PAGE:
The higher citizenship hurdles follow Tuesday’s shakeup of the visa arrangements for bringing in skilled foreign workers temporarily. (Lukas Coch AAP)
19 April 2017
Michelle Grattan – The Conversation
Malcolm Turnbull is continuing his pitch to assert “Australian values” and national identity by toughening the requirements that people seeking Australian citizenship will have to meet.
Changes to be announced by Turnbull and Immigration Minister Peter Dutton mean aspiring citizens will have to speak competent English, have at least four years’ permanent residency, “and commit to embracing Australian values”.
The higher citizenship hurdles follow Tuesday’s shakeup of the visa arrangements for bringing in skilled foreign workers temporarily. The government’s stated aim in replacing 457 visas with a new system is to put Australian workers and Australian values first.
The new citizenship requirements will include:
- requiring applicants to pass a stand-alone English test of reading, writing and listening (with exemptions for permanent or enduring incapacity and for children);
- extending from one to four years the time an applicant must have been a permanent resident;
- putting into the citizenship test “more meaningful questions that assess an applicant’s understanding of – and commitment to – our shared values and responsibilities”;
- requiring people to show what they have done to “integrate into and contribute to the Australian community” – such as getting a job, joining community organisations and sending their children to school;
- limiting the times someone can fail the citizenship test to three – currently there is no limit; and
- failing automatically people who cheat.
- “The Turnbull government will strengthen Australian citizenship by putting Australian values at the heart of citizenship processes and requirements,” the statement says.
“Membership of the Australian family is a privilege and should be granted to those who support our values, respect our laws and want to work hard by integrating and contributing to an even better Australia.”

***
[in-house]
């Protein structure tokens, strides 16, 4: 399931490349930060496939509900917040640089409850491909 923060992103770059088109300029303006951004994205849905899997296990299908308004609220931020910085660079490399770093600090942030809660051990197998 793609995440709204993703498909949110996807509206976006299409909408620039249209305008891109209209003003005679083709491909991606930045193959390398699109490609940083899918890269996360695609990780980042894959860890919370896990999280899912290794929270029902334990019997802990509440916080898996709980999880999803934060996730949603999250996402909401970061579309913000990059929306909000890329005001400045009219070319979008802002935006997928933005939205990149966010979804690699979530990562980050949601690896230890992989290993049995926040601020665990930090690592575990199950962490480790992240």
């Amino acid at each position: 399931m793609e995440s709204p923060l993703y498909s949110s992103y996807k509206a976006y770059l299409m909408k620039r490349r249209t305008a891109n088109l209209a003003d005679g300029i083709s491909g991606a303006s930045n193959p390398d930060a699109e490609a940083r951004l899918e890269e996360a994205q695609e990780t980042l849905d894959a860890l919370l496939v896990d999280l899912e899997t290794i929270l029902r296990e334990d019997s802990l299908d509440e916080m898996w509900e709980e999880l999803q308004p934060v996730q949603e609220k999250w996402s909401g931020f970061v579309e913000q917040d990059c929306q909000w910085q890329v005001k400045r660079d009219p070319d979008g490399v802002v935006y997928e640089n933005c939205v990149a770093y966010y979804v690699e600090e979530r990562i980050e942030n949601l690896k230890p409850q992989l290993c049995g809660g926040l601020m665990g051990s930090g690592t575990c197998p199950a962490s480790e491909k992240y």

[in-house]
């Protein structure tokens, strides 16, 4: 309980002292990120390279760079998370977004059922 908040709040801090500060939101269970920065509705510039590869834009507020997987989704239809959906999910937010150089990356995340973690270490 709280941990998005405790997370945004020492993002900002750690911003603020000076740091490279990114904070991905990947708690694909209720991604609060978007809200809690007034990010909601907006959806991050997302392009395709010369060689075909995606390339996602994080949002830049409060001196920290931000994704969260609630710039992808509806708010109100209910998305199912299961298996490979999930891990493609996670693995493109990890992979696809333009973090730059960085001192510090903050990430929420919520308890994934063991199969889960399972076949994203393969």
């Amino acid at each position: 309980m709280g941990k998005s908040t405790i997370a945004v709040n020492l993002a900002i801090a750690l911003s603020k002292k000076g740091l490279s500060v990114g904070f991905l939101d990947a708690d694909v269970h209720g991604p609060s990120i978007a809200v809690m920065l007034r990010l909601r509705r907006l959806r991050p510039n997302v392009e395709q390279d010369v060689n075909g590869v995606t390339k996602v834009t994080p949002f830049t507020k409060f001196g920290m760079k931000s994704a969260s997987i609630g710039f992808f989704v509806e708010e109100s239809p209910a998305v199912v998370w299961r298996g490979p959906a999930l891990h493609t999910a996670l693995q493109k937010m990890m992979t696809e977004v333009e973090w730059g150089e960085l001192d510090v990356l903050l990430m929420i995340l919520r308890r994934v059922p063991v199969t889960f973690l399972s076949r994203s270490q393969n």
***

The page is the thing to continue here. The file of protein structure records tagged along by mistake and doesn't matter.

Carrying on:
On Wednesday, Turnbull told a business function: “We are making changes so that the practices and principles of those obtaining citizenship are consistent with our cultural values.”
As debate continued over the reformed arrangements for bringing in temporary workers, Opposition Leader Bill Shorten – who has been calling for an overhaul of the scheme – said the government “isn’t doing any crackdown, it’s doing a con-job”.
“Let’s see in 12-months’ time how many people will still be here on temporary work visas,” Shorten said.
He said looking at the condensed list of occupations, “only one in ten visa holders will be affected. … This is cosmetic, it’s not real.
“The fact of the matter is that for bakers and builders, for cooks, for nurses, for mechanics, they can still come in from overseas.
“These jobs should be going to Australians, full stop,” Shorten said.
The government has not been able to provide any estimate of the reduction in entrants that it expects under the new arrangements. Turnbull said on Wednesday: “There will be less and they will stay for less time.”
Turnbull defended having cooks and chefs remain on the list of eligible occupations by saying that “they’re on the list plainly because employers are saying they can’t find Australians to do the work”. But he agreed more Australians needed to be trained in these areas.
“That is one of the enduring skills gaps and that is where we need to make sure that our training fund is focused on and employers are focused on – training Australians to do that work.” Details of the planned national training fund, into which employers bringing in workers will pay, will be announced in the May budget.
The visa changes appear to be causing some ripples in India, from which Turnbull returned last week. Indians have made up about one-quarter of the 457 visa holders.
The ABC reported that India’s ministry of external affairs had said it was “examining the consequences” of the new Australian policy, and would look at the matter “in the context” of trade negotiations. Negotiations on a free-trade deal have previously stalled, with one issue being India’s desire for greater access to the Australian labour market.
[Read the Conversation article].